Saturday, August 23, 2008

Biden, Obama and a Democratic Rising

When I first heard that Barack Obama chose Joe Biden as his running mate, I thought: Nice way to bring some expertise in foreign policy to the ticket, even if he does have a reputation for gaffes. But I just watched Obama and Biden speak in Springfield, Illinois today on C-SPAN. And I saw a running mate who can hit all the themes of work, family, and economic inequality that the Democrats need to hammer to win the election. After an August that was rough on Obama's candidacy, I'm suddenly a lot more optimistic.

Up until now, I knew Biden as a senator who was a sound voice on foreign policy with an unfortunate tendency to make stupid remarks. Today, though he sounded like a Democratic warrior. He ripped into the Bush's economic and international policies and relentlessly argued that a McCain presidency will mean more of the same. He hit all the themes of work, family and the American Dream that resonate with working and middle class Americans.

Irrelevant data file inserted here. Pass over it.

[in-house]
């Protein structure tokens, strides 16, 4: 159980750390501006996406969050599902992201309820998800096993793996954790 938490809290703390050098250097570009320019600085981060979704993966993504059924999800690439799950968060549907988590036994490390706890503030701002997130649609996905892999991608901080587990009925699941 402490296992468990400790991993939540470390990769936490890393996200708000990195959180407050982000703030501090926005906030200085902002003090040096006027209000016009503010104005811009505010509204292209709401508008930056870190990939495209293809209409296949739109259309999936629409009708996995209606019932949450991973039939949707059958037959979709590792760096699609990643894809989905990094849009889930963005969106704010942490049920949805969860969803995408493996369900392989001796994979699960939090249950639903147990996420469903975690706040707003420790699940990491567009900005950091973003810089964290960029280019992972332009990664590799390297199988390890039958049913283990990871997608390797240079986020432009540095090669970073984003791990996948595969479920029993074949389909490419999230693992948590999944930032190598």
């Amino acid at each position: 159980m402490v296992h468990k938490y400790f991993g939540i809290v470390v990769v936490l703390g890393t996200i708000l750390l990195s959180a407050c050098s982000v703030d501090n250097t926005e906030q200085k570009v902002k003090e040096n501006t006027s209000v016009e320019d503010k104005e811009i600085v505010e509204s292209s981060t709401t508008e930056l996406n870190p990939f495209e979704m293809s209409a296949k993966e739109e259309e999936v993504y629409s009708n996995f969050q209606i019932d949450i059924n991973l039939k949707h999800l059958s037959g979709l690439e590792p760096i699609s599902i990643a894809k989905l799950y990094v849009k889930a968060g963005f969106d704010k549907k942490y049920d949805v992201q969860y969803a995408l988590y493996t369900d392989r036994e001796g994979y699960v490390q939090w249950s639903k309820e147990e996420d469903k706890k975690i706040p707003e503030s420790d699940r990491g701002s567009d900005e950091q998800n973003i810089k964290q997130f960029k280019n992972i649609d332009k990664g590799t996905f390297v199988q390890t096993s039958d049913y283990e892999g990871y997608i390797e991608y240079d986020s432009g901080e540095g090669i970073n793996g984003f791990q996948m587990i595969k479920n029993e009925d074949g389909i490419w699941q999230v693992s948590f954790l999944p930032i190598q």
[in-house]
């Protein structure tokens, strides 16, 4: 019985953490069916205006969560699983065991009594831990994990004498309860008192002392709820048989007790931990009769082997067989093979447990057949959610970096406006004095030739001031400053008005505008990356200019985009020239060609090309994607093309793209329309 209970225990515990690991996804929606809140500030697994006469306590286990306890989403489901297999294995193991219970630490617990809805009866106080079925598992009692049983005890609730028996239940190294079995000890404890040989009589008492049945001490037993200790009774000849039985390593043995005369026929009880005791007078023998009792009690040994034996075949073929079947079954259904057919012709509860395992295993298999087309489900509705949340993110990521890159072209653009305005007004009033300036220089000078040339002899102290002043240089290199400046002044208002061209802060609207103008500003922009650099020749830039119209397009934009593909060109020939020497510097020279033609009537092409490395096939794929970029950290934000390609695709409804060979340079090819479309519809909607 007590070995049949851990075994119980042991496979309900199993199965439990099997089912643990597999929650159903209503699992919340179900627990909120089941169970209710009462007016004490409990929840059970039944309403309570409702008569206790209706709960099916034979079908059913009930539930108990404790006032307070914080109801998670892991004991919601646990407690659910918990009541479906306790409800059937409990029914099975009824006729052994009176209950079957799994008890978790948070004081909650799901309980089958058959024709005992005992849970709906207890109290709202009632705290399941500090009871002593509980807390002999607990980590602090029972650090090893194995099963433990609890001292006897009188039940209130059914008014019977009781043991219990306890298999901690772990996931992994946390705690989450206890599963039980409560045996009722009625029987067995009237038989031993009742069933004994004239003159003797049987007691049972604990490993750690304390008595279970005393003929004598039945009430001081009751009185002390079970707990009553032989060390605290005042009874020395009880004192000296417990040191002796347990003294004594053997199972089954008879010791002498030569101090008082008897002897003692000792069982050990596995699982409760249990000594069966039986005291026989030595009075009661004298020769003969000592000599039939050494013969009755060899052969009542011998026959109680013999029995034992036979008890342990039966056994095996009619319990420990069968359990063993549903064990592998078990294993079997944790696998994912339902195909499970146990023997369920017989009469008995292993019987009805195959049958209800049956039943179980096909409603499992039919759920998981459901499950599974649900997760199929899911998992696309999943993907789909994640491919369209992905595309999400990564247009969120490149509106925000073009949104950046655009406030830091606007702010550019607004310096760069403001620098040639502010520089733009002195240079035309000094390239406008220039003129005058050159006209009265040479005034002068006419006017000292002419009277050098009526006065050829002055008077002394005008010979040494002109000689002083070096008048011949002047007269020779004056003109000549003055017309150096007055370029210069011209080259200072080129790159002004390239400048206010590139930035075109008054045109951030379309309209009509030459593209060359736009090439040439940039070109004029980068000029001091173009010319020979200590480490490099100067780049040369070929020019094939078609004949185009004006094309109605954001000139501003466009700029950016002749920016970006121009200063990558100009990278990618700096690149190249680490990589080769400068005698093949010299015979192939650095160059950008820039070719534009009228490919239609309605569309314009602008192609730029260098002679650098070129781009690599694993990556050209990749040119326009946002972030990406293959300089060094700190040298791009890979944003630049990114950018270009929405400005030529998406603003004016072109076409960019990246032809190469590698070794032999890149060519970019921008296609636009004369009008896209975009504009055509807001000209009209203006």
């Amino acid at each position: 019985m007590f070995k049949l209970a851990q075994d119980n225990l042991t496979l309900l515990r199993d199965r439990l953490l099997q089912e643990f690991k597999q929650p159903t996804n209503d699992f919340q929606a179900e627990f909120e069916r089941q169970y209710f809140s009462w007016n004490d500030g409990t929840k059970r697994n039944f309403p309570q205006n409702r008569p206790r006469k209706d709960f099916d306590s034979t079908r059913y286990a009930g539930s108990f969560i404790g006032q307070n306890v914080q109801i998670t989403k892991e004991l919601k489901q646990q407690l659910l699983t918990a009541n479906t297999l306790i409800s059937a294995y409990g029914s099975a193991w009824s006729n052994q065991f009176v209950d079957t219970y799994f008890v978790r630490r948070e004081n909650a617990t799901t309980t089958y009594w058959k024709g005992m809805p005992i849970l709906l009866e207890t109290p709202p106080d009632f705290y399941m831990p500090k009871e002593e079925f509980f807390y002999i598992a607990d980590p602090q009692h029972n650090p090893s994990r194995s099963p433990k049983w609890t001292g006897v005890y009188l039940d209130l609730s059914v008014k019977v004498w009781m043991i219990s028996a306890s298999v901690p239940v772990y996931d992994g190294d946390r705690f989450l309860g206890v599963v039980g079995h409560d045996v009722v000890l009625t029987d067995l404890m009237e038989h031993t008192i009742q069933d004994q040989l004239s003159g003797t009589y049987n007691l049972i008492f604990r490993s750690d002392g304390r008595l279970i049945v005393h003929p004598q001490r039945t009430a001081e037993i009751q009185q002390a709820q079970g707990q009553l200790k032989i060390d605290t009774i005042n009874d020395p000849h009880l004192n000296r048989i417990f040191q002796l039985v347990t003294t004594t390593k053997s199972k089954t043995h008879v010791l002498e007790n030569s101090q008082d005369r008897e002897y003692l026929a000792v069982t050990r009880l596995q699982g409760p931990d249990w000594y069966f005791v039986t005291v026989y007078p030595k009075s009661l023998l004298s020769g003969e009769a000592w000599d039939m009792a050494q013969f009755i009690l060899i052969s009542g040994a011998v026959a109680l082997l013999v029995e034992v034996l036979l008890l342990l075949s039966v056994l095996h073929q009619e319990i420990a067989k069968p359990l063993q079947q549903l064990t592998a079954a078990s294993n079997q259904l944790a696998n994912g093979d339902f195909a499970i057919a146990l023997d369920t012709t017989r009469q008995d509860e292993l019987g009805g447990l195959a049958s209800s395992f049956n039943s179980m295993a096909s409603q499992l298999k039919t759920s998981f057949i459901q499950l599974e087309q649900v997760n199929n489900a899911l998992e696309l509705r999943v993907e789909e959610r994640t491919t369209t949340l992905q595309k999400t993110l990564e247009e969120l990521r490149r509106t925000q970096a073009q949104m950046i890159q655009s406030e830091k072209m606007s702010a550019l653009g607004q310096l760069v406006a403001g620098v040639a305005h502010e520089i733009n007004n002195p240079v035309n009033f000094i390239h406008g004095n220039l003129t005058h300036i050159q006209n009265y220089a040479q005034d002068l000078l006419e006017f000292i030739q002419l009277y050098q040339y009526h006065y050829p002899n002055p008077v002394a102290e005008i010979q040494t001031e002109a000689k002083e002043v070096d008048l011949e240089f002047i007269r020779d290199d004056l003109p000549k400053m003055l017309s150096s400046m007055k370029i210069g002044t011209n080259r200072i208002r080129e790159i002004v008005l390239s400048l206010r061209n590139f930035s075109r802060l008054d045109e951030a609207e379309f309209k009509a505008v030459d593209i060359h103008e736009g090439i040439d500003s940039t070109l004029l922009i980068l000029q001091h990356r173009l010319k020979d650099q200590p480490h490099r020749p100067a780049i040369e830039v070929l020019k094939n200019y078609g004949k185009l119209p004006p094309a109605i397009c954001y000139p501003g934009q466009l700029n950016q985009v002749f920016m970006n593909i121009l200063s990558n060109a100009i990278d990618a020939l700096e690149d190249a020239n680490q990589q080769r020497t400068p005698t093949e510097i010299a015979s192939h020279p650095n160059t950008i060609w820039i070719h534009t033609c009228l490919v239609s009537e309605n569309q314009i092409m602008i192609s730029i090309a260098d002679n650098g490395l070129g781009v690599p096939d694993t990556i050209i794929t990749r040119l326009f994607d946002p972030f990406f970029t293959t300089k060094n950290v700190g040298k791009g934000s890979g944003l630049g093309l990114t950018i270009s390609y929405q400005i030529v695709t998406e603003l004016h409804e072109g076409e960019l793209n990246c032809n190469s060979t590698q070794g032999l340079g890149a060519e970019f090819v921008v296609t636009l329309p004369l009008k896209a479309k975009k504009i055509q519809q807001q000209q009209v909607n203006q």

Biden may represent Delaware in the Senate, but today he played up his Pennsylvania roots and his modest origins. At the same time, he reminded listeners that he is a Senator with decades of experience under his belt--especially in international relations.

As my wife, Clara Hemphill, observed, Biden could bring to the ticket all of the strengths of Hillary Clinton with none of her liabilities. If that turns out to be the case, and if Biden spares us too many of his verbal missteps, the Democratic ticket will be strong.

In Springfield today, Obama and Biden presented themselves as the ticket that can lead the Democrats and American to a better future. That's a winning formula in American politics.

I couldn't help noting that they were playing Bruce Springsteen's "The Rising," a song about 9/11 with themes of strength, sacrifice and resurrection, before Obama got up to speak. The themes addressed in "The Rising" have been twisted an abused by the Bush Administration to gild its disastrous policies at home and abroad. Yet the best of Springsteen's songs, and the best of the Democratic Party, summon Americans to live up to the demands of their highest ideals.

The Obama campaign, with its intelligence, idealism, and sense of history, has long needed some muscle and a growl to fully make its case. Today, it introduced a Joe Biden who could bring all of that and more to the ticket. If it works out, "come up for the rising."

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